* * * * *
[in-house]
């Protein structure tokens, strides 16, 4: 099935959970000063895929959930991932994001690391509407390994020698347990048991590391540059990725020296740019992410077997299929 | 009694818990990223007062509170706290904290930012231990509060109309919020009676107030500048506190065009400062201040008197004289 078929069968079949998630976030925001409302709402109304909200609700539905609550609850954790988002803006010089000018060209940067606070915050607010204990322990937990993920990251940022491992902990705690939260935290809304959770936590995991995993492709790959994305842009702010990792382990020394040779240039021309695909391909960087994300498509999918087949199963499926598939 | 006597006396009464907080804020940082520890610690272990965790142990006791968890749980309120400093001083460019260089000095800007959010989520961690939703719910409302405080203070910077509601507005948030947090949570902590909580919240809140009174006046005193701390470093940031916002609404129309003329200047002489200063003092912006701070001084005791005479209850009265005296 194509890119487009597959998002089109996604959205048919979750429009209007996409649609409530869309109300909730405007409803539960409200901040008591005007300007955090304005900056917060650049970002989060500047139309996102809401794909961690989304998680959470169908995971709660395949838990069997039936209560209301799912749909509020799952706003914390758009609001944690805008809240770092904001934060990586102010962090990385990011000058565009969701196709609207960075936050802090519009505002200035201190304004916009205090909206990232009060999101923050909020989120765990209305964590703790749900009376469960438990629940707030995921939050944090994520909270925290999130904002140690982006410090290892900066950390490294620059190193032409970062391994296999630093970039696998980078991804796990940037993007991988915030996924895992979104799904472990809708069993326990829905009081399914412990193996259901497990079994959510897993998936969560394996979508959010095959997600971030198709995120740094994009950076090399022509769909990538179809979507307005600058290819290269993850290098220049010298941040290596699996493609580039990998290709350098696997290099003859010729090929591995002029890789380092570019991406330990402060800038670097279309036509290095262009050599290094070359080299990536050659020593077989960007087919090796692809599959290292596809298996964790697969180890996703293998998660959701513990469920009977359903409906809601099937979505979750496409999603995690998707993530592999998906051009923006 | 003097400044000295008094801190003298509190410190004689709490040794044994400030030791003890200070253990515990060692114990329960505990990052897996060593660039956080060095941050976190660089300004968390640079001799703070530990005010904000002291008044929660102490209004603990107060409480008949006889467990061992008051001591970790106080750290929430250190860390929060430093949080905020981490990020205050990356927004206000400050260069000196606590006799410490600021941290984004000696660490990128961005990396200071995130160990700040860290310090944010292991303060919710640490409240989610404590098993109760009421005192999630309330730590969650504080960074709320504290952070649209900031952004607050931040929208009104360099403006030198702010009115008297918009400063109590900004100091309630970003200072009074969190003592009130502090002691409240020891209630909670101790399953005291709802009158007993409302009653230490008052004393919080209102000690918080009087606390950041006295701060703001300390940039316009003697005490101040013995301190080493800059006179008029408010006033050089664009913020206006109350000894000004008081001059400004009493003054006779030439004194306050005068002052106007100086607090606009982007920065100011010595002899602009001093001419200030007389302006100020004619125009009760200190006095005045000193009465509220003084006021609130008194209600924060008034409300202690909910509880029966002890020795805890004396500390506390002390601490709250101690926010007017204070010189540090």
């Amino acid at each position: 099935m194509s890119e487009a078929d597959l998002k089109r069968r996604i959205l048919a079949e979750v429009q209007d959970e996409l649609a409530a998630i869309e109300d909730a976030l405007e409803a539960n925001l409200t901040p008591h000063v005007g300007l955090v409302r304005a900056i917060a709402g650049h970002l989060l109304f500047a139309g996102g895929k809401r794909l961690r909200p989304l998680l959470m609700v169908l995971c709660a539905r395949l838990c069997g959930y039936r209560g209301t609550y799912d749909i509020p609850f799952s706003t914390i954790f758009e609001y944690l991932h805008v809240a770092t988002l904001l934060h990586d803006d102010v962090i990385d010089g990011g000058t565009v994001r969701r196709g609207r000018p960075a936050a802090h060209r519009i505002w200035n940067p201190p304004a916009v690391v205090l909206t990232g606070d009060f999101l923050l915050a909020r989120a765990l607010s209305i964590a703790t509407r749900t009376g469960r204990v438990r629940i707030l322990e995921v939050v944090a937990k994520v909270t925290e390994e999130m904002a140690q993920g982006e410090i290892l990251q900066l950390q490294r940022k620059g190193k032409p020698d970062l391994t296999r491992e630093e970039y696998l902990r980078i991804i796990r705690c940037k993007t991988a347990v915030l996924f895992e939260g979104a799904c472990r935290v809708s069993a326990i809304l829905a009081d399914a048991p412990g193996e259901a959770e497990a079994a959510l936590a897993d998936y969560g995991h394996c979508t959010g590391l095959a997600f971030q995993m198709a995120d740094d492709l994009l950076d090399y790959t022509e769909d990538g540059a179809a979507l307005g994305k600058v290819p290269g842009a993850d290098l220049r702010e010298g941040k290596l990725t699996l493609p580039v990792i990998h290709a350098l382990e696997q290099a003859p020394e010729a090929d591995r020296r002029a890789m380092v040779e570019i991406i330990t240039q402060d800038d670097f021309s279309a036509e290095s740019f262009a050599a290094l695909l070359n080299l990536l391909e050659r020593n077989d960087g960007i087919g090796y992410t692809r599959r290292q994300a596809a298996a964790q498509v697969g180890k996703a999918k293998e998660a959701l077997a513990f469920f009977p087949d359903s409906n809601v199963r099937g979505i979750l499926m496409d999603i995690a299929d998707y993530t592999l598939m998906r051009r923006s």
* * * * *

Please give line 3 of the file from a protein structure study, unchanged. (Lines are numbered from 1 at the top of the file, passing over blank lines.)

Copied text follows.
């Amino acid at each position: 099935m194509s890119e487009a078929d597959l998002k089109r069968r996604i959205l048919a079949e979750v429009q209007d959970e996409l649609a409530a998630i869309e109300d909730a976030l405007e409803a539960n925001l409200t901040p008591h000063v005007g300007l955090v409302r304005a900056i917060a709402g650049h970002l989060l109304f500047a139309g996102g895929k809401r794909l961690r909200p989304l998680l959470m609700v169908l995971c709660a539905r395949l838990c069997g959930y039936r209560g209301t609550y799912d749909i509020p609850f799952s706003t914390i954790f758009e609001y944690l991932h805008v809240a770092t988002l904001l934060h990586d803006d102010v962090i990385d010089g990011g000058t565009v994001r969701r196709g609207r000018p960075a936050a802090h060209r519009i505002w200035n940067p201190p304004a916009v690391v205090l909206t990232g606070d009060f999101l923050l915050a909020r989120a765990l607010s209305i964590a703790t509407r749900t009376g469960r204990v438990r629940i707030l322990e995921v939050v944090a937990k994520v909270t925290e390994e999130m904002a140690q993920g982006e410090i290892l990251q900066l950390q490294r940022k620059g190193k032409p020698d970062l391994t296999r491992e630093e970039y696998l902990r980078i991804i796990r705690c940037k993007t991988a347990v915030l996924f895992e939260g979104a799904c472990r935290v809708s069993a326990i809304l829905a009081d399914a048991p412990g193996e259901a959770e497990a079994a959510l936590a897993d998936y969560g995991h394996c979508t959010g590391l095959a997600f971030q995993m198709a995120d740094d492709l994009l950076d090399y790959t022509e769909d990538g540059a179809a979507l307005g994305k600058v290819p290269g842009a993850d290098l220049r702010e010298g941040k290596l990725t699996l493609p580039v990792i990998h290709a350098l382990e696997q290099a003859p020394e010729a090929d591995r020296r002029a890789m380092v040779e570019i991406i330990t240039q402060d800038d670097f021309s279309a036509e290095s740019f262009a050599a290094l695909l070359n080299l990536l391909e050659r020593n077989d960087g960007i087919g090796y992410t692809r599959r290292q994300a596809a298996a964790q498509v697969g180890k996703a999918k293998e998660a959701l077997a513990f469920f009977p087949d359903s409906n809601v199963r099937g979505i979750l499926m496409d999603i995690a299929d998707y993530t592999l598939m998906r051009r923006s």